Indie film Streamer to screen in Toronto this November.
This month Canadian filmmaker and actor, Jared Bratt delivers his indie feature film debut to its first audience in Canada. Streamer, a psychological drama, with elements of horror, tells the story of a young, single man who has been unlucky in the dating department. Jared (played by Bratt) spends his time alone at his apartment monitoring the flirtatious acts of a beautiful online model on a sex cam chat site, played by actress Tanya Lee. Things take a turn as fate puts the two opposite eachother, and with it arise the challenges of separating the real girl from the vixen she portrays online.
Romance, attraction and the flow of natural interaction give way to misunderstanding, mistrust and obsession as the couple try to navigate the new relationship without knowing important details about each others’ lives.
Streamer is based on an original short film Bratt wrote and directed, over two years ago, on a shoestring budget, and with the help of Canadian friends like actor, Ryan Leslie Fisher.
The feature film version (co-directed, co-written by Bratt and Vincent Pun), offers a fleshed out character study where through its stylishly slow and brewing pace, along with a variety of lighting and color schemes, the viewer gets a deeper look into the lonely world of the lead character and a chance to better explore the theme as the film progresses.
Filmed over a year and a half, Streamer shot on weeknight and on weekends. “Shooting this way we started figuring out our production and shooting schedule week to week. Also, while we had various incarnations of the script dating back to 2014, we chose to actually re-write the script as we shot, again from week to week, and scene-by-scene,” explained the filmmaker when we reached out with a few questions about his film.
Indie film Streamer will screen this month, at The Blood in the Snow Canadian Film Festival, in Toronto.
As for casting himself in the lead role, he told Brave New Hollywood: “When we screen tested Tanya Lee for the role of Ivy, I acted in the scene with her because we still hadn’t cast anyone for the guy’s role. When it was done, I felt very compatible with Tanya. I think we both felt like there was something there between us, a dynamic. I started to think that, on a practical level, if I stepped into the role, the actual production, the shooting of the film could probably get done a lot more efficiently. My apartment serves as a central location, so, I can literally wake up with the camera and record. Also, every one of us has dealt with, or deals with loneliness, heartbreak, addictions to some extent, regardless of extremes, but all this stuff, well that just comes out of life and there’s no hard stretch in pulling from personal experience, if you’re going to make that choice of course. I felt like life experience was there to help me, even though, everything is a challenge, NOTHING is easy. I also auditioned myself for the role separately, just to make sure I could even attempt to do it.”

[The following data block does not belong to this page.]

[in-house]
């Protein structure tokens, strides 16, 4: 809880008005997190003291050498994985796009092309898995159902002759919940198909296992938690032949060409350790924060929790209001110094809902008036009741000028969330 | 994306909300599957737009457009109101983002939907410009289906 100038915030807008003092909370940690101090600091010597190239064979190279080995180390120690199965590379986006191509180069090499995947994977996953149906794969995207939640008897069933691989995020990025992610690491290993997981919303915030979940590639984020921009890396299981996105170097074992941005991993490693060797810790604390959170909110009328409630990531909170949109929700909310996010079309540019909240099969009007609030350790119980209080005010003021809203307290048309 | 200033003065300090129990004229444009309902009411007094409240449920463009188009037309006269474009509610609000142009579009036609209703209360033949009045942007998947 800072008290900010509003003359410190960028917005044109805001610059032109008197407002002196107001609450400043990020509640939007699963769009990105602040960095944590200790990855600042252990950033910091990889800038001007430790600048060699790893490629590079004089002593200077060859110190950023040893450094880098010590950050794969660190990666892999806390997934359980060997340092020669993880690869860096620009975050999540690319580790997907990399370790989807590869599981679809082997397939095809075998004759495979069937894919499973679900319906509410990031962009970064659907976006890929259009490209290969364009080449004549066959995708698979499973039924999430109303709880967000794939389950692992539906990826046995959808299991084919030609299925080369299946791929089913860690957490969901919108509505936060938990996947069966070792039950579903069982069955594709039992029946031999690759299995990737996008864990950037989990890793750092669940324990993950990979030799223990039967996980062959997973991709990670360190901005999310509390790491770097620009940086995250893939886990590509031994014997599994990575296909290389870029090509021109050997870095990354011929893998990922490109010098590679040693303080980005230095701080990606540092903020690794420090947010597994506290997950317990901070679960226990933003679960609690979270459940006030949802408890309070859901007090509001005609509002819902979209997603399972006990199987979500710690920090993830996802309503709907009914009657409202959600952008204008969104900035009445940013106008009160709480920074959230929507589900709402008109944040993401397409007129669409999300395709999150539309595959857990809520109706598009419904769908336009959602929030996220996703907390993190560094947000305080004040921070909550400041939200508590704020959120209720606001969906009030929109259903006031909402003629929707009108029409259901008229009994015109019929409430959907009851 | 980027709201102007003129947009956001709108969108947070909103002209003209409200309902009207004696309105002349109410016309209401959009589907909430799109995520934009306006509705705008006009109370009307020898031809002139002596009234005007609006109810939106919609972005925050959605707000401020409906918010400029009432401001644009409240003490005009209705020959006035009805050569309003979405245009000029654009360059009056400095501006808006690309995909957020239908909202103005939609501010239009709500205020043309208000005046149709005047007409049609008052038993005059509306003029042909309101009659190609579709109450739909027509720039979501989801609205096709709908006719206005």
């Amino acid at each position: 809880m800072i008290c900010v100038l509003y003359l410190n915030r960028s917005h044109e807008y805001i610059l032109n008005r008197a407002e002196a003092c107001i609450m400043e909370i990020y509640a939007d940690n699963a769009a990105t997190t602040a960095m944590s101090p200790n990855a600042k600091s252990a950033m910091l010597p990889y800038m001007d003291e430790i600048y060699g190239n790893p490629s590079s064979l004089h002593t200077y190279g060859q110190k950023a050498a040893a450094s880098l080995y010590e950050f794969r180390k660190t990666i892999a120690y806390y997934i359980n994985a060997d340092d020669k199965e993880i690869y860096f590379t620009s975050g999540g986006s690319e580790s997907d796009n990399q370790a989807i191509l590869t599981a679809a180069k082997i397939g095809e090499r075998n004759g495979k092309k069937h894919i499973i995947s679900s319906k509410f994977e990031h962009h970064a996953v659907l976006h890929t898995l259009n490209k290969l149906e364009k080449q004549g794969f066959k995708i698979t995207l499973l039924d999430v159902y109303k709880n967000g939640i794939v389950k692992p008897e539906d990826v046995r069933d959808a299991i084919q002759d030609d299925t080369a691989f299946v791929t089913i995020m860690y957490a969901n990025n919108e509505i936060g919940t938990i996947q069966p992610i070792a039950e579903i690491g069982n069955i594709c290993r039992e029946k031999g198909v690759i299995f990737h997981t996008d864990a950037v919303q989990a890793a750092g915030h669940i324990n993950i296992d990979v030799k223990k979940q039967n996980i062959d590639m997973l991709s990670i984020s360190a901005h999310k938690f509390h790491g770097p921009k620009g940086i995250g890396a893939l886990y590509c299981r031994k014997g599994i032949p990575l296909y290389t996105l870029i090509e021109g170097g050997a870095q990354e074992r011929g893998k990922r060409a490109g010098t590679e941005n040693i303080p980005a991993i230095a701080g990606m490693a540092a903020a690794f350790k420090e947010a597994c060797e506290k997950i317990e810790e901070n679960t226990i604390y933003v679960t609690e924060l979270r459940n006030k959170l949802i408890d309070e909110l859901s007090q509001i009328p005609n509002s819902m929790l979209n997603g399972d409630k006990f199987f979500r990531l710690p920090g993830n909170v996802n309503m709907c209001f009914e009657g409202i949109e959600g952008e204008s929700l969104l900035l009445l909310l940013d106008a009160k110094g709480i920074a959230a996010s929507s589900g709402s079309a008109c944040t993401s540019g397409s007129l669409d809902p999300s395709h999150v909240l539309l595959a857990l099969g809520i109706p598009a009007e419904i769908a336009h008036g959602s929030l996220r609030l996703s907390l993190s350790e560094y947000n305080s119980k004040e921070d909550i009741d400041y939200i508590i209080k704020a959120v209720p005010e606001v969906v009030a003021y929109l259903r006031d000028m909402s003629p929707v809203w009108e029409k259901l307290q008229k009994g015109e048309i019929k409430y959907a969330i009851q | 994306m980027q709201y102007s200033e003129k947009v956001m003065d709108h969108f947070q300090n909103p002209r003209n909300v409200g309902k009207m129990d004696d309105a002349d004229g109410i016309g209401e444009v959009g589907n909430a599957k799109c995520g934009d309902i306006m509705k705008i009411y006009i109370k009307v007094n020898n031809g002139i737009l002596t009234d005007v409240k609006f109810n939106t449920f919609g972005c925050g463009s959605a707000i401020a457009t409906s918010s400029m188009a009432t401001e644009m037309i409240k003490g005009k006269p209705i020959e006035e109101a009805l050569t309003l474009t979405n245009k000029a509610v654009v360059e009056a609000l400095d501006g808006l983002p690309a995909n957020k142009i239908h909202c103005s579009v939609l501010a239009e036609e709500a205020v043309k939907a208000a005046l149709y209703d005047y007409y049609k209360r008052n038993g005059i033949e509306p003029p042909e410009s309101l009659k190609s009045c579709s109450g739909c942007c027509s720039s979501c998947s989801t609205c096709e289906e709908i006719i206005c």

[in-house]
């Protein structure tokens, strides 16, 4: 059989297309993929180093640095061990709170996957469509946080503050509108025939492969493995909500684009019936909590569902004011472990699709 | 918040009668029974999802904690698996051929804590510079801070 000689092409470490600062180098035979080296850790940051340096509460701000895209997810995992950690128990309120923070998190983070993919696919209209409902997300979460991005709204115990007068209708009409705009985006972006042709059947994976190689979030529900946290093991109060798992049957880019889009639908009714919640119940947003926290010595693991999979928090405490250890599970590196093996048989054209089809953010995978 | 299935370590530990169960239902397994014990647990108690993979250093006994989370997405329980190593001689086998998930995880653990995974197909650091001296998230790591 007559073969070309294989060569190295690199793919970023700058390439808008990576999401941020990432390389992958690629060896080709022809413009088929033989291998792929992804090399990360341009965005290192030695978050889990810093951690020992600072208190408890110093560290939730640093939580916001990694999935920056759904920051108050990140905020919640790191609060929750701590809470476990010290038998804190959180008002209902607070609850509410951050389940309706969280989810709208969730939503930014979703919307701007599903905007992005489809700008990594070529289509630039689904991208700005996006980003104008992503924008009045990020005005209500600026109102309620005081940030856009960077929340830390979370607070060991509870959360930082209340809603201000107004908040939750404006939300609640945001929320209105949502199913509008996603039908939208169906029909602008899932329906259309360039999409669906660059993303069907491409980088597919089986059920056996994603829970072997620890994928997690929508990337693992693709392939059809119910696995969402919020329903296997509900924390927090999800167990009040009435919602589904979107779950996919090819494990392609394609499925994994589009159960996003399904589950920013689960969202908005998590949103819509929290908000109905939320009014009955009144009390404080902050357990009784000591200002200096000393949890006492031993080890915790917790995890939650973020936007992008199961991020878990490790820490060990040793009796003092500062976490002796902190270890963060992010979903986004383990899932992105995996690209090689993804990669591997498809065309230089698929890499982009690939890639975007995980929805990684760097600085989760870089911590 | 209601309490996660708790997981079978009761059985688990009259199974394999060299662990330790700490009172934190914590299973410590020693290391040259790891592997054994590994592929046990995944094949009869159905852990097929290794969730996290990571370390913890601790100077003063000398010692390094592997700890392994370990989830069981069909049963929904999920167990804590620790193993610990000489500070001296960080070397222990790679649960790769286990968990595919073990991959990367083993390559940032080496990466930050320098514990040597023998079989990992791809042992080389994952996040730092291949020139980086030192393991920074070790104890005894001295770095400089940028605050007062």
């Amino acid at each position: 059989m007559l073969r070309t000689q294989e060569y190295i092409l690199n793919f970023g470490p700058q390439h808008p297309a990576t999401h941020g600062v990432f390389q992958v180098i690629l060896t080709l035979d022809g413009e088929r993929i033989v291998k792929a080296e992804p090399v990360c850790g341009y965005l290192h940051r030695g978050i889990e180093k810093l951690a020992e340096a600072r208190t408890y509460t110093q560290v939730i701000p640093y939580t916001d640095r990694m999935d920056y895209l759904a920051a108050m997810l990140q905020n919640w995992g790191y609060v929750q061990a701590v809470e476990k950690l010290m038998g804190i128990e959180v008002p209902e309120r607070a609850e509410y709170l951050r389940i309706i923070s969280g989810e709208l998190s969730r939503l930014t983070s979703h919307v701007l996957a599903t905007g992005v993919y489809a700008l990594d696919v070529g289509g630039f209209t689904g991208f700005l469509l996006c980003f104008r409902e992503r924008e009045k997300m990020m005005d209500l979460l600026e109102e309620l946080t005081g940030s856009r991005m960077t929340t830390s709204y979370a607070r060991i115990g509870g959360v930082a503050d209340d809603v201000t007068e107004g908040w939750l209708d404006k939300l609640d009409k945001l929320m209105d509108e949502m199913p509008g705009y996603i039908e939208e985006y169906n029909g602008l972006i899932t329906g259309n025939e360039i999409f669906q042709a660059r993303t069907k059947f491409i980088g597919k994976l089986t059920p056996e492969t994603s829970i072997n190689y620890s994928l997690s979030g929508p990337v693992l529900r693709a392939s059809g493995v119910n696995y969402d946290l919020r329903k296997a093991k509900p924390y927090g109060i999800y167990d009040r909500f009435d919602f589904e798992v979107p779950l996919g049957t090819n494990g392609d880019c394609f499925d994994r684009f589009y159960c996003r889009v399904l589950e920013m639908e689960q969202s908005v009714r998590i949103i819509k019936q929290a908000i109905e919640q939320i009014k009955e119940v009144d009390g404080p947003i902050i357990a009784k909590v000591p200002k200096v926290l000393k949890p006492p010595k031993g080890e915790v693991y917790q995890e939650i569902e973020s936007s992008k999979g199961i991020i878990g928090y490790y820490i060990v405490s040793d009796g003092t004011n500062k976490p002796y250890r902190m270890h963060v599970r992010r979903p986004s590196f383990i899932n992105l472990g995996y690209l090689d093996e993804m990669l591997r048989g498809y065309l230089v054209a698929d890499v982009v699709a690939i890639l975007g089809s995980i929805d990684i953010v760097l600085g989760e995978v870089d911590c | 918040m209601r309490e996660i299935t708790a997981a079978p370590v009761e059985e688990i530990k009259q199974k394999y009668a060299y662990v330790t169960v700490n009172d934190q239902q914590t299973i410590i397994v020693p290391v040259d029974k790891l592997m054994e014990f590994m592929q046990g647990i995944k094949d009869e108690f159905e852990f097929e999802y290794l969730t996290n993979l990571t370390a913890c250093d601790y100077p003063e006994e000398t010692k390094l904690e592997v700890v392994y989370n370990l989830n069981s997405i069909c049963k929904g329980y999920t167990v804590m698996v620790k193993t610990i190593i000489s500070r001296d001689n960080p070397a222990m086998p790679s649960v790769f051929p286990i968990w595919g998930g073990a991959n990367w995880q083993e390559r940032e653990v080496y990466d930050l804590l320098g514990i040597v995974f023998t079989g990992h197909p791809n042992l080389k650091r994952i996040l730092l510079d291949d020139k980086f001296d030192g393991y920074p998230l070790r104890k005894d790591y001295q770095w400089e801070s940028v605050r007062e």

As a micro-budget film, made with minimal cast and crew, with no star power, and fueled solely on determination and desire, Streamer is a pleasantly engaging drama, with a sophisticated transmission of story and style. The filmmaking and his co-director, Vincent Pun who serves as the film’s photographer too, have made bold visual choices which help break the monotony that low budget feature length films often fall into.
As actors, Bratt and Lee achieve a chemistry serving the awkwardness of their characters and the way they perceive each other and interact as a result.
See Streamer, on November 26, 2016 at it screens during The Blood in the Snow Canadian Film festival, in Toronto.
To purchase tickets to see Streamer at The Blood in the Snow Film Festival, CLICK HERE.